Bulletin of the American Physical Society
70th Annual Meeting of the APS Division of Fluid Dynamics
Volume 62, Number 14
Sunday–Tuesday, November 19–21, 2017; Denver, Colorado
Session D37: ParticleLaden Flows: ParticleResolved SimulationsParticles

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Chair: George Kapellos, University of Patras Room: 303 
Sunday, November 19, 2017 2:15PM  2:28PM 
D37.00001: Particleladen flow past a cylinder resolved with IBM and overset grids Jørgen R. Aarnes, Nils E. L. Haugen, Helge I. Andersson Two different computational methods are used to resolve a bluff body in a cross flow, by using The Pencil Code software. The bluff body representations in this highorder finitedifference code for compressible DNS are: an immersed boundary method and an overset grid implementation. Strengths and weaknesses of the two methods are assessed, where computational cost and precision are of particular interest. Both methods are applied to a twodimensional particleladen flow simulation, where particles are convected towards and (possibly) past a circular cylinder at Reynolds numbers in the 2D vortex shedding regime. Particles impacting the cylinder are assumed to stick to the surface, and are removed from the simulation. The ratio of impacted to inserted particles is a measure of impaction efficiency, where particle Stokes number is a governing parameter. Both bluff body representations yield accurate impaction efficiencies, but the computational cost can be notably reduced by optimal choice of bluff body representation. [Preview Abstract] 
Sunday, November 19, 2017 2:28PM  2:41PM 
D37.00002: A correction procedure for thermally twoway coupled pointparticles Jeremy Horwitz, Swetava Ganguli, Ali Mani, Sanjiva Lele Development of a robust procedure for the simulation of twoway coupled particleladen flows remains a challenge. Such systems are characterized by O(1) or greater mass of particles relative to the fluid. The coupling of fluid and particle motion via a drag model means the undisturbed fluid velocity evaluated at the particle location (which is needed in the drag model) is no longer equal to the interpolated fluid velocity at the particle location. The same issue arises in problems of dispersed flows in the presence of heat transfer. The heat transfer rate to each particle depends on the difference between the particle's temperature and the undisturbed fluid temperature. We borrow ideas from the correction scheme we have developed for particlefluid momentum coupling [1] by developing a procedure to estimate the undisturbed fluid temperature given the disturbed temperature field created by a pointparticle. The procedure is verified for the case of a particle settling under gravity and subject to radiation. The procedure is developed in the low Peclet, low Boussinesq number limit, but we will discuss the applicability of the same correction procedure outside of this regime when augmented by appropriate drag and heat exchange correlations. [Preview Abstract]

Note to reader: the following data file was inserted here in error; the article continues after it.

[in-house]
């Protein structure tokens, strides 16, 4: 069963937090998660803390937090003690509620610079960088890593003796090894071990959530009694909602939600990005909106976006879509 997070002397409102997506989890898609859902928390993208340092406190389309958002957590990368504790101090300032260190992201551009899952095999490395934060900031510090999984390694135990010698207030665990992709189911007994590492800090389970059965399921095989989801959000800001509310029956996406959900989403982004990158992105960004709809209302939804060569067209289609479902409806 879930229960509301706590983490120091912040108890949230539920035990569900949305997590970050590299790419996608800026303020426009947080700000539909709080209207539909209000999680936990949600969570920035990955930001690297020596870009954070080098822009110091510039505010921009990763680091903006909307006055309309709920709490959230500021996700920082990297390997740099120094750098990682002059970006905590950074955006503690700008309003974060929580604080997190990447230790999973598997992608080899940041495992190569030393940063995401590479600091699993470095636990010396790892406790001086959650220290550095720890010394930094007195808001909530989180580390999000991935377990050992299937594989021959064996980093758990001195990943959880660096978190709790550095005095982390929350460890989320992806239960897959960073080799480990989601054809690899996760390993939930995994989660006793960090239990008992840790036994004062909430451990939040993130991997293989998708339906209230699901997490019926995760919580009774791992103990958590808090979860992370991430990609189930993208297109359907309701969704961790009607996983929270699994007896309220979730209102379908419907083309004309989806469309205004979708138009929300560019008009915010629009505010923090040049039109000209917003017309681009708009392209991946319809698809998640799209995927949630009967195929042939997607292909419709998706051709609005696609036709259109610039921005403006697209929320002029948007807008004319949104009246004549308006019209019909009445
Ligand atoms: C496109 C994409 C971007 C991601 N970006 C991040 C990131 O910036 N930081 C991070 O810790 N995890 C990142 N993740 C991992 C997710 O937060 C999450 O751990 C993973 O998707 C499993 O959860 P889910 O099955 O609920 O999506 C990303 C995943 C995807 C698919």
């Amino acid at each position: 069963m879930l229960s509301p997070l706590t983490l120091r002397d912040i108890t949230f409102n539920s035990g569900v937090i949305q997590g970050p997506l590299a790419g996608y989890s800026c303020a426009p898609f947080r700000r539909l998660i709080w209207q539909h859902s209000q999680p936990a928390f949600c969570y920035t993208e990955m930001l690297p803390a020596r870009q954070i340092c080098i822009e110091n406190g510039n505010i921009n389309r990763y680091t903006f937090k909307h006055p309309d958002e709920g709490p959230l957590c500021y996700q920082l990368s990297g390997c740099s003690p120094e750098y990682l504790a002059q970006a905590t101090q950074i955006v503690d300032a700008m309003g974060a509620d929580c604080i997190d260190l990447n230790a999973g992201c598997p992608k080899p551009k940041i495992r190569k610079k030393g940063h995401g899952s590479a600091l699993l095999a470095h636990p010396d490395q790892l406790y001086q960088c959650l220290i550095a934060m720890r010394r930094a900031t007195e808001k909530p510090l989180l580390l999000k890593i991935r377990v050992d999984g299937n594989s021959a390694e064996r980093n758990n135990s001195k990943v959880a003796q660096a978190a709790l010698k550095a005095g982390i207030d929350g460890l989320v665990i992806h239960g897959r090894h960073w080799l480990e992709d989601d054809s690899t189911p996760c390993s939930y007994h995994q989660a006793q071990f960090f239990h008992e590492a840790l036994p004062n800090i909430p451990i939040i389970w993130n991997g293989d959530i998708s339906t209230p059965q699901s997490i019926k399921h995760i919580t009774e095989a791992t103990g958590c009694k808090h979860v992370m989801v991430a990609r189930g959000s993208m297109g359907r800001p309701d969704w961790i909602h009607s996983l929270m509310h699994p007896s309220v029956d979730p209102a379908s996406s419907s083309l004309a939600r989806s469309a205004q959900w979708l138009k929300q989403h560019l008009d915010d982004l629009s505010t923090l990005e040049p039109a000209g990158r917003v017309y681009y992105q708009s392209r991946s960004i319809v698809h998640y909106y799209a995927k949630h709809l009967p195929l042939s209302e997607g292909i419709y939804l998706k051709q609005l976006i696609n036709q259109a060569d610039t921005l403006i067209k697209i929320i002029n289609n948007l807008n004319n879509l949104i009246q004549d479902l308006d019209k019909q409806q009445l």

Sunday, November 19, 2017 2:41PM  2:54PM 
D37.00003: Numerical study of the particle motion with 6 degree of freedom in a flow Erich Essmann, Pei Shui, Rama Govindarajan, Stephane Popinet, Prashant Valluri Traditionally solidfluid simulations used an incomplete physics model, with only a oneway coupling between the solid and fluid domains. The basis for our work is Gerris, an opensource fluid solver, (Popinet et al, 2003). Its adaptive Cartesian mesh scores over traditional algorithms in convergence. We augmented Gerris with a fullycoupled solver for fluidsolid interaction with 6 degreesoffreedom (6DOF). This was done by using the immersed boundary method, which allows the solid boundary to move or deform while requiring few mesh adaptations. Our new solver, Gerris Immersed Solid Solver (GISS), accounts for collisions with a novel composite contact model (Ness {\&} Sun, 2016) for solidsolid interactions. We have validated our methodology against published experimental data. We are thus enabled to reveal some deep correlations between the hydrodynamic force and particle motion in inviscid flow. (Aref, 1993) had shown that the dynamics should be chaotic under certain conditions and our inviscid results agree with these findings. Our analysis includes analytic solutions and recurrence quantification (Marwan et al, 2007), to quantify the chaos and to evaluate the nature of that behaviour. [Preview Abstract] 
Sunday, November 19, 2017 2:54PM  3:07PM 
D37.00004: Analysis of the dynamics of porous particles settling in a stratified fluid Francois Blanchette, Mac Panah, Shilpa Khatri We study the settling of a porous sphere in a densitystratified ambient fluid. Simulations are compared to two mathematical models. We quantify the delay in settling due to lighter fluid becoming denser through diffusion and that due to ambient fluid entrainment. We study the effects of the Reynolds, P\'eclet, and Darcy numbers, as well as the thickness of the transition layer, and the ratio of the density difference between the lower and upper fluid layer to the density difference between the particle and the upper layer. Dominant effects are identified and a simple fitting formula is presented to describe the settling time delay as a function of each of those five nondimensional parameters. [Preview Abstract] 
Sunday, November 19, 2017 3:07PM  3:20PM